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Rev Neurol. 2004 May 1-15;38(9):843-51.

[The extracellular matrix of the central nervous system: chondroitin sulphate type proteoglycans and neural repair].

[Article in Spanish]

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Departamento de Anatomía y Biología Celular, Facultad de Medicina, Universidad de Cantabria, Santander, Cantabria, Spain.



In this paper we present a review of the main features of the extracellular matrix (ECM) of the central nervous system (CNS).


Proteoglycans (PG) are glycoproteins, a very common type of protein in the ECM. Among the PG, the most abundant type is the hyalectan or lectican family. The PG is formed by two main components; a protein and a sugar chain, which that is termed glycosaminoglycan (GAG). These GAGs are polymers of two simple sugars. The hyalectan family has GAGs of the Chondroitin sulphate type (CS), and for this reason they are termed PG-CS. PG-CS are linked to the hyaluronic acid (HA) and other molecules of the ECM in order to form a three-dimensional network. This network has several important roles in the maintenance of the homeostasis of the CNS.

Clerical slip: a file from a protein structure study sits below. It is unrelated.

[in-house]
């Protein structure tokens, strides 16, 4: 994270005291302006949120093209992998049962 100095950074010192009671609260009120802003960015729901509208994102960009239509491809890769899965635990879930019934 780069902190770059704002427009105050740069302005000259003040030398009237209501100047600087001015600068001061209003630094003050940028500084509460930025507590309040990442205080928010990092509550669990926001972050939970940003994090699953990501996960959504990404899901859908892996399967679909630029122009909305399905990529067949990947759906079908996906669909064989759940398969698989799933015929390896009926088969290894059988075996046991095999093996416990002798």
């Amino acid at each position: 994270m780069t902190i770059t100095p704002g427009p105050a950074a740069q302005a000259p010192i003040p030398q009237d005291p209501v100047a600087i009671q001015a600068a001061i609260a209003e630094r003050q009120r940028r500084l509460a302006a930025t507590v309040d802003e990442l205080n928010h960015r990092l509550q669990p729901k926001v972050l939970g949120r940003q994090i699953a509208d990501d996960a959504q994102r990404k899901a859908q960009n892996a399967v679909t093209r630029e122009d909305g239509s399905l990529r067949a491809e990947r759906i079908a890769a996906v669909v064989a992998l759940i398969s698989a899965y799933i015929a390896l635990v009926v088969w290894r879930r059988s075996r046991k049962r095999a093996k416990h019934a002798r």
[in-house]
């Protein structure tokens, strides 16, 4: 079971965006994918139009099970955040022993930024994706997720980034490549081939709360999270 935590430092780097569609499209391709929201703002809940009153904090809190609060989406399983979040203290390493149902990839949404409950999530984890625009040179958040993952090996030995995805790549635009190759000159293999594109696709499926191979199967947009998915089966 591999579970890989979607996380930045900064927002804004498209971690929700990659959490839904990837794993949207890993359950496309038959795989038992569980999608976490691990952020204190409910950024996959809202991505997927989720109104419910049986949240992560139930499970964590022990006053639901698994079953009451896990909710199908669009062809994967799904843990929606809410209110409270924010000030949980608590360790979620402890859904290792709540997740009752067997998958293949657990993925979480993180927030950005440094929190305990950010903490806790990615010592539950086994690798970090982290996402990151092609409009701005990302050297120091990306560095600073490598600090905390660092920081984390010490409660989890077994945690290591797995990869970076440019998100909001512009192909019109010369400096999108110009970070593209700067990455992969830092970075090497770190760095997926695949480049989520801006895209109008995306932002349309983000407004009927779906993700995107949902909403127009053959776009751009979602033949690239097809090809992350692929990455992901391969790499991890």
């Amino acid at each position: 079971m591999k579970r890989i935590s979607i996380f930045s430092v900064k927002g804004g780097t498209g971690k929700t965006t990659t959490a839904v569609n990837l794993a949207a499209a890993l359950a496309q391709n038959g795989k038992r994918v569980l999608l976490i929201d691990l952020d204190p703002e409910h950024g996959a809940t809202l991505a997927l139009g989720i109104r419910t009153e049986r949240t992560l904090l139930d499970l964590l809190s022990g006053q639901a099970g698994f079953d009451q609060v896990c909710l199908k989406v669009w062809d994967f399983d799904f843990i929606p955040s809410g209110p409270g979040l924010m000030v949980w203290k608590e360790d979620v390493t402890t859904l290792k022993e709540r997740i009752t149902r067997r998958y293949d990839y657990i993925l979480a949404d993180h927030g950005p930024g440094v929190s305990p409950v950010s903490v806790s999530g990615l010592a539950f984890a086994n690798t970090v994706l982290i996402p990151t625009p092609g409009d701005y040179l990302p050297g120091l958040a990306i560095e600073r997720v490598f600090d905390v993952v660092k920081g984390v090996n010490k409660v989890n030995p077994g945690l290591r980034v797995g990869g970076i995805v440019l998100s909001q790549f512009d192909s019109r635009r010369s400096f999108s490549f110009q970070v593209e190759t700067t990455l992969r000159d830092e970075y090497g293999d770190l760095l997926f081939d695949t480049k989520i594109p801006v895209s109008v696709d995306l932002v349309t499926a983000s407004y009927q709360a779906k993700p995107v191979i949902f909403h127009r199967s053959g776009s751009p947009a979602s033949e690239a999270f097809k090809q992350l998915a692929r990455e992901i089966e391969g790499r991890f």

Several hypotheses have been proposed to elucidate the failure of the CNS regeneration after an injury or in several pathologies. It has been suggested that PG-CS, which expression is up-regulated after CNS injury, may play some role in this process of inhibition of the CNS regeneration. Furthermore, we present an approach to the therapeutic potential of the CNS regeneration after the inactivation of the PG-CS up-regulation.

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